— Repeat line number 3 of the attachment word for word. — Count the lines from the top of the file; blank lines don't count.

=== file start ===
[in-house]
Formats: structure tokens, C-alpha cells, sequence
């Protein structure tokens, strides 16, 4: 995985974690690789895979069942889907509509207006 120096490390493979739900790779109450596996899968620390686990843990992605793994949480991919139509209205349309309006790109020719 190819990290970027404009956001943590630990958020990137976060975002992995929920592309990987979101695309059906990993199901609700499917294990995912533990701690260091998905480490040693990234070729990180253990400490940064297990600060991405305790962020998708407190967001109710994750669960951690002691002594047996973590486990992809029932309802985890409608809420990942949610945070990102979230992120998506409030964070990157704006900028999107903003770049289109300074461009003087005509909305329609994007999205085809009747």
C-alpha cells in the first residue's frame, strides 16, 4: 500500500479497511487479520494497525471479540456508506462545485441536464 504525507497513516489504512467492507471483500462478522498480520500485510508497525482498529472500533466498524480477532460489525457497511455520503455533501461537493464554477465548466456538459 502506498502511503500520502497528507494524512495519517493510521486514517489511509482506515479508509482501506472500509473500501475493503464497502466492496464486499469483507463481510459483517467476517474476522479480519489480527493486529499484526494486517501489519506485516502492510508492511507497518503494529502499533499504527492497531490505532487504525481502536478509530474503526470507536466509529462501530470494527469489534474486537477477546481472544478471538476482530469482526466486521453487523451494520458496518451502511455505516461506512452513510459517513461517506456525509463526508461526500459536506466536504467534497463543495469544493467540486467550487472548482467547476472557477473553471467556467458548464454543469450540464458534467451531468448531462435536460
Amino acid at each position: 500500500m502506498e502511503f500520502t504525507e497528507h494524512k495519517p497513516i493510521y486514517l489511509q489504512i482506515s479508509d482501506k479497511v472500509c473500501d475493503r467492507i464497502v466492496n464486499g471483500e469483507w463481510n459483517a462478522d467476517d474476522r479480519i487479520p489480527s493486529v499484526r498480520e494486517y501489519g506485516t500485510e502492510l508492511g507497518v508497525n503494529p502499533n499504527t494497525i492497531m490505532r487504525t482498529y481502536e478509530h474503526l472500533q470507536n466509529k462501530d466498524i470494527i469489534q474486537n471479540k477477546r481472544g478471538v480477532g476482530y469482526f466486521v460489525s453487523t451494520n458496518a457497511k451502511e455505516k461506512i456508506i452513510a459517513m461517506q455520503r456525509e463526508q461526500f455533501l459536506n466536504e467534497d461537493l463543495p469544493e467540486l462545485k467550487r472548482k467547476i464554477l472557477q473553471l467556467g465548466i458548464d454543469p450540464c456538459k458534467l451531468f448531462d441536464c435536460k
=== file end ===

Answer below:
């Protein structure tokens, strides 16, 4: 995985974690690789895979069942889907509509207006 120096490390493979739900790779109450596996899968620390686990843990992605793994949480991919139509209205349309309006790109020719 190819990290970027404009956001943590630990958020990137976060975002992995929920592309990987979101695309059906990993199901609700499917294990995912533990701690260091998905480490040693990234070729990180253990400490940064297990600060991405305790962020998708407190967001109710994750669960951690002691002594047996973590486990992809029932309802985890409608809420990942949610945070990102979230992120998506409030964070990157704006900028999107903003770049289109300074461009003087005509909305329609994007999205085809009747």